There are some aspects of networking in which current computer networks outperform biological networks, e.g. the fidelity and speed at which information can be communicated in electronic networks is much more reliable and higher-speed than biological networks. The goal of biologically inspired networks is not to belittle those advantages, but to explore those aspects that can be made better by drawing inspiration from biology.

Some of the recent advances made in improving the design of networks using biologically inspired paradigms are compiled in this book. The next section explains the structure of the book and the content of the different chapters.

Structure of the Book

This book consists of thirteen chapters which provide a good overview of the current state of the art in biologically inspired computer networks. For organizational purposes, the work is divided into three different categories.

The first category consists of chapters that are proposing new architectures for computer networks that are based on biologically inspired techniques. These chapters include description of work that is trying to develop a new paradigm for computer communications.

The first chapter “A Networking Paradigm Inspired by Cell Communication Mechanisms” describes molecular communications - a new paradigm for networking in which information is encoded to and decoded from molecules, rather than electrons or electromagnetic waves. This paradigm is being used to explore new models for nano-networking and in synthetic biology. The chapter provides an overview of the current state of the art, and the models used in the current state of the art for molecular communications.

The second chapter, "Organic Network Control: Turning Standard Protocols into Evolving Systems" presents a new architecture that allows for automatic adaptation of protocol parameters in dynamically changing environment. It is based on an observer-controller paradigm and uses evolutionary algorithms for adaptation. The chapter provides some examples where such protocols can be used, and also surveys the current state of the art in the area.  

The third chapter "Robust Network Services with Distributed Code Rewriting" looks at a way to design distributed software systems that are based on continuous replication of a code base. They use the concept of quines – a piece of software that prints its own code, and leverage quines to create a system that dynamically rewrites itself in a regulated manner simultaneously exploiting competition as well as cooperation.  

The fourth chapter “Neural Networks in Cognitive Science – An introduction" provides an overview of an architecture for cognitive modeling that leverages neural networks. It is an instance of biologically inspired neural networks being used in various domains and applications.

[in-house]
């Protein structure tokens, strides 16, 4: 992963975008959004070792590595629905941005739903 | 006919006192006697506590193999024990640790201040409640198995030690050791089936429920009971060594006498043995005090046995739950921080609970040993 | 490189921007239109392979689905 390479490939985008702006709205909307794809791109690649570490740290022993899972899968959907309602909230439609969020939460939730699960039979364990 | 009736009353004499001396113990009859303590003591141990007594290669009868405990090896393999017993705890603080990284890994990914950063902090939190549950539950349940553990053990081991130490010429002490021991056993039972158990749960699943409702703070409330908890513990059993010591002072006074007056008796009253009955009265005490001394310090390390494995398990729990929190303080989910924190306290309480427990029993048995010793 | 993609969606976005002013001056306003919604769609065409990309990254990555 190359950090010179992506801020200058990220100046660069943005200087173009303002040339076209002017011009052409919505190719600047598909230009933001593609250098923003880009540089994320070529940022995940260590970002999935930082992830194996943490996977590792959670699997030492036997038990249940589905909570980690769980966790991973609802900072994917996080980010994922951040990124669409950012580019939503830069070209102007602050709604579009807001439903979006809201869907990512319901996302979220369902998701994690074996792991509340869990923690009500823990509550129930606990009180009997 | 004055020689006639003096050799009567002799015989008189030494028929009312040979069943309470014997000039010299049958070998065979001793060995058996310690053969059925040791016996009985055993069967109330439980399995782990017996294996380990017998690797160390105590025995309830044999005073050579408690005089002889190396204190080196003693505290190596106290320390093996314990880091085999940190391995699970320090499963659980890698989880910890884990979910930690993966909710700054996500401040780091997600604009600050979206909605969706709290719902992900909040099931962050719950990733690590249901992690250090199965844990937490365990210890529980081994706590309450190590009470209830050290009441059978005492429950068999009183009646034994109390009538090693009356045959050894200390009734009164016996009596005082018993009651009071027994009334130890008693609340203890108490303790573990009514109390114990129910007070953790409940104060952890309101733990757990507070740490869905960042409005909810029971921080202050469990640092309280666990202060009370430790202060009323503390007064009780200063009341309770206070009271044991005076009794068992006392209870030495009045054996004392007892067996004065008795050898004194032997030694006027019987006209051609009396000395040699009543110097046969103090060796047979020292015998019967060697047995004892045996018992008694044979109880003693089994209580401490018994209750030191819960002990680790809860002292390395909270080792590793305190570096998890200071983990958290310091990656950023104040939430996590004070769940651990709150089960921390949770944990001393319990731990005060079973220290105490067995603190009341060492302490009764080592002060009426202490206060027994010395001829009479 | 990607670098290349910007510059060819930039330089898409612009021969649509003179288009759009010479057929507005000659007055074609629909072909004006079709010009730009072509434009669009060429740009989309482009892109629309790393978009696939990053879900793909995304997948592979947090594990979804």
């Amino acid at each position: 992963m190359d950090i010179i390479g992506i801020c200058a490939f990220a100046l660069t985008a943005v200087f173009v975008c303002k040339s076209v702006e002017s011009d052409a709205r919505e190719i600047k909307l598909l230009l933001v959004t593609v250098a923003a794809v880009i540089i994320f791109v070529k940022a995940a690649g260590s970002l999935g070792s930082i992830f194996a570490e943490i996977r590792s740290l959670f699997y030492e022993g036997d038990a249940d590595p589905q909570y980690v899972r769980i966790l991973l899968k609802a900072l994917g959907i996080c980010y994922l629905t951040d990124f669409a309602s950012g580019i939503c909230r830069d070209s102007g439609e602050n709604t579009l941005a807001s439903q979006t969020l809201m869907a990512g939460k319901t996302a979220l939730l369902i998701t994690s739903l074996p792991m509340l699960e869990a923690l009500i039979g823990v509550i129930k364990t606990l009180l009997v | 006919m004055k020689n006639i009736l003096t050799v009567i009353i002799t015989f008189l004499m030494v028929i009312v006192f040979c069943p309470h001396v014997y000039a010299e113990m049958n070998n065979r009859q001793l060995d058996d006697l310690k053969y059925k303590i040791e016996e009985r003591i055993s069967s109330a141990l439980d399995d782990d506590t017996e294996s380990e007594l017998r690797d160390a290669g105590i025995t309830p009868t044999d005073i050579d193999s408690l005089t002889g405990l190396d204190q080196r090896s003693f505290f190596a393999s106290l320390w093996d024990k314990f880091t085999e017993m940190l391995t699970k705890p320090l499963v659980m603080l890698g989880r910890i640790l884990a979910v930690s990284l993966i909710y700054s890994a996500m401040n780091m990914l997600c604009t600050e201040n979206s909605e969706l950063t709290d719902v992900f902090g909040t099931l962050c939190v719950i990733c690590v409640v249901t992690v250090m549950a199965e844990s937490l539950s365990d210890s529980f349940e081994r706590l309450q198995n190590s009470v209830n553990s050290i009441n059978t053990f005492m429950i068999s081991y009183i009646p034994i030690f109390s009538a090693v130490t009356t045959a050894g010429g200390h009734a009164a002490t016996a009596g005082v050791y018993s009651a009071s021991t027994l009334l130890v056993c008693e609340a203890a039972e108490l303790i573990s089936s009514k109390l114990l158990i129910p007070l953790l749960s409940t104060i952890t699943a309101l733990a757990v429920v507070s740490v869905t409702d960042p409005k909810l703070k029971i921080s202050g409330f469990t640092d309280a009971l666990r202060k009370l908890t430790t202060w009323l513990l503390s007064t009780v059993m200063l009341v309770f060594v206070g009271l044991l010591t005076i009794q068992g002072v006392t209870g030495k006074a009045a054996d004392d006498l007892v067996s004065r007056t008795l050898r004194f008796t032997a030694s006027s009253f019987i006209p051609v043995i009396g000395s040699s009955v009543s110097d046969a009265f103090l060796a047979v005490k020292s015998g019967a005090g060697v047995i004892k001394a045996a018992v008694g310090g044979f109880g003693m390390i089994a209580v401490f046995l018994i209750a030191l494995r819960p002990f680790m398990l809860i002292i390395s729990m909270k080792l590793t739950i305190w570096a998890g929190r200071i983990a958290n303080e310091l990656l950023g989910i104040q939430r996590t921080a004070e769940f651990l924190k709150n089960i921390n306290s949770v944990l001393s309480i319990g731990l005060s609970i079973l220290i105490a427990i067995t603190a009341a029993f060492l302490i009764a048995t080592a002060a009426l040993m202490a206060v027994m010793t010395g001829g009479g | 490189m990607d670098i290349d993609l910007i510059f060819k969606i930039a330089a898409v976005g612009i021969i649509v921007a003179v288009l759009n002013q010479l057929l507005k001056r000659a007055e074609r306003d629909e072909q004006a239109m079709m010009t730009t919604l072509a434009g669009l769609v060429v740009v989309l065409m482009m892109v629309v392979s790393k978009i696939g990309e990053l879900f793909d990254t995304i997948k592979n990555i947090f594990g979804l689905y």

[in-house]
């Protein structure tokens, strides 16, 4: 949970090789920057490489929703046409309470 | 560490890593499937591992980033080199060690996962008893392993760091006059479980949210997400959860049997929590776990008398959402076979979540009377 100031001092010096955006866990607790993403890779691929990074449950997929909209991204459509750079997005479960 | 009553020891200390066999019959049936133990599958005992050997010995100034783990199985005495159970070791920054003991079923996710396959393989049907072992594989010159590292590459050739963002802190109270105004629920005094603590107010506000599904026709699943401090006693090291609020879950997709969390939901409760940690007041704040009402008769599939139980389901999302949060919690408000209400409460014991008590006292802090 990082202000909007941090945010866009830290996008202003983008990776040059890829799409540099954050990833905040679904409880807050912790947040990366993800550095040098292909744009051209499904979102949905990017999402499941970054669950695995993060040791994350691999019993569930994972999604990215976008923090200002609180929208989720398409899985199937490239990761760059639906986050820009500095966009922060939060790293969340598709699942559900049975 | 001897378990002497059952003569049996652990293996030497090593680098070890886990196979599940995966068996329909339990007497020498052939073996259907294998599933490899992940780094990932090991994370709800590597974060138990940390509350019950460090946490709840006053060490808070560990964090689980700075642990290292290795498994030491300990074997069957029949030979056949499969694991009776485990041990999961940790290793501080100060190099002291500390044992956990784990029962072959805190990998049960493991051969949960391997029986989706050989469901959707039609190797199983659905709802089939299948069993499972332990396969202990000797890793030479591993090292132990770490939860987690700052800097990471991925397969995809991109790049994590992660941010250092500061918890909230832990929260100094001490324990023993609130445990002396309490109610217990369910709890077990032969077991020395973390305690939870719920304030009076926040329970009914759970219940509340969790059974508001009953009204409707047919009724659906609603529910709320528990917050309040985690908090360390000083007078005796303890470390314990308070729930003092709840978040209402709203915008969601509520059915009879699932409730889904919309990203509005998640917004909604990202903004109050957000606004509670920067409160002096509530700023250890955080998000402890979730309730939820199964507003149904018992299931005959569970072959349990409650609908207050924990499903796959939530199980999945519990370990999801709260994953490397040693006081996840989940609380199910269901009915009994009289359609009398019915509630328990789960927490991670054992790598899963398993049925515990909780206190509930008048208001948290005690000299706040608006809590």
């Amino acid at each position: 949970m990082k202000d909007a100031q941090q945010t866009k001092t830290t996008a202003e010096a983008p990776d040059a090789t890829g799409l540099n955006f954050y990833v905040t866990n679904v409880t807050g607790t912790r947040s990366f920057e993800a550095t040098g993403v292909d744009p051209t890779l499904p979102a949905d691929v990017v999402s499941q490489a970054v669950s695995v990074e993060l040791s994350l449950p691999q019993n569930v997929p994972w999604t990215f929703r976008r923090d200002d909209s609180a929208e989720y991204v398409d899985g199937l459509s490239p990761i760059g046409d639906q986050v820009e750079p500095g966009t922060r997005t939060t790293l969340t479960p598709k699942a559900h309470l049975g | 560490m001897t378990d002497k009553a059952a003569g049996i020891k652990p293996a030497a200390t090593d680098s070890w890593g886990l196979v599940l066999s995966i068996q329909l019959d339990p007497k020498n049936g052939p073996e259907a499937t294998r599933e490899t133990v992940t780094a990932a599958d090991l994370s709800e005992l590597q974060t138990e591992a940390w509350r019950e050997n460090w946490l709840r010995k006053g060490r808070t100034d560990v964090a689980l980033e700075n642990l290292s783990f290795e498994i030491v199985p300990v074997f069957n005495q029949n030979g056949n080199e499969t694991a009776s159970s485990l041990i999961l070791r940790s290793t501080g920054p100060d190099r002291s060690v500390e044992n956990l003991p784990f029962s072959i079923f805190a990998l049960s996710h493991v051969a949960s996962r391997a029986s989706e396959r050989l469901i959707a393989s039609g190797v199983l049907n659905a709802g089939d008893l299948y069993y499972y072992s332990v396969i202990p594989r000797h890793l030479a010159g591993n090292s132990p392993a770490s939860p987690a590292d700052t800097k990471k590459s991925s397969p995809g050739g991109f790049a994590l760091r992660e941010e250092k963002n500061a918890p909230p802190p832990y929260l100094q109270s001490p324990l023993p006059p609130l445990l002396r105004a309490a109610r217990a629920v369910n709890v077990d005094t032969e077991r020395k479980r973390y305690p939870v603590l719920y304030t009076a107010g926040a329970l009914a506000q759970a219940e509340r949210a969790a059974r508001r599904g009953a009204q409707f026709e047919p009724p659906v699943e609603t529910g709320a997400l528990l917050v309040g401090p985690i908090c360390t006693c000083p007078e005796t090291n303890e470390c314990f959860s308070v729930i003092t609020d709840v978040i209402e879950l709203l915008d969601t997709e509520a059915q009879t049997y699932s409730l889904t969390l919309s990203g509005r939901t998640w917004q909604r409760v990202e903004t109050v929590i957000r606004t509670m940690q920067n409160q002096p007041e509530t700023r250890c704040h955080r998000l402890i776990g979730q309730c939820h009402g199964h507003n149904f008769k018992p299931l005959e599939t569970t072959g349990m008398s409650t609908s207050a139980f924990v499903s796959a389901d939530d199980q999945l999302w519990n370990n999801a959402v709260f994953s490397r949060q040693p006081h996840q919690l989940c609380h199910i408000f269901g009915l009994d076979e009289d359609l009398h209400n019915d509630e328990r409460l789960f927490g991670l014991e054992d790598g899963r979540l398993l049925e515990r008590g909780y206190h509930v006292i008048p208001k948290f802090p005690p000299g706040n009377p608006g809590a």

The fifth and final chapter in this section, "The Dendritic Cell Algorithm for Intrusion Detection" is a new architecture to perform the security functions in computer networks. It uses an algorithm modelled after the body's immunity functions, and provides a new approach to detect anomalies in network traffic.

The next section of the book consists of chapters that are focused on resource optimization in computer networks. Any computer network operates under an environment of constrained resources such as bandwidth, power, and computation capacity at nodes. In different types of networks, different resources are the bottlenecks which need to be optimized. In the context of military or satellite networks, bandwidth is usually the bottleneck. In the context of commercial wireless sensor networks, battery power becomes the most constrained resource, while for high speed optical networks, the computation and switching capacity at intervening electronics is the bottleneck resource. Therefore, new approaches that allow optimal use of scarce resources are valuable to explore in all types of computer networks.  

The first chapter in this section, "TCP Symbiosis: Bio-inspired congestion control mechanism for TCP" looks at ways to improve the congestion control scheme used in the widely deployed TCP protocol using biologically inspired techniques. The authors use concepts borrowed from biophysics, such as the Lotka-Volterra competition model, to improve the congestion control behavior, and show that the new biologically inspired approach has better stability and scalability characteristics than the prevailing congestion control schemes.  

The second chapter in this section, "From local growth to global optimization in insect built networks" discusses how insect colonies optimize themselves in a completely distributed and decentralized manner. They provide an in-depth analysis of the local behaviors of insects that leads to an eventual overall optimization of the global network in the colony.

The next chapter, “Network Energy driven Wireless Sensor Networks” examines the subject of managing energy in wireless sensor networks. The approach proposed is that of scavenging energy available from unwanted radio frequency waves, a model inspired by the behavior of emperor penguins. In networks where energy is at a premium, such harvesting approaches can provide significant value.

The final chapter in this section, “Congestion Control in Wireless Sensor Networks based on the Lotka Volterra Competition Model” provides an alternative approach to congestion control in wireless sensor networks. The Lotka Volterra model is a mathematical model that characterizes the population of different species in an ecosystem. The model, when applied to the task of managing bandwidth resources and congestion during communication, provides an interesting paradigm to manage scarce resources.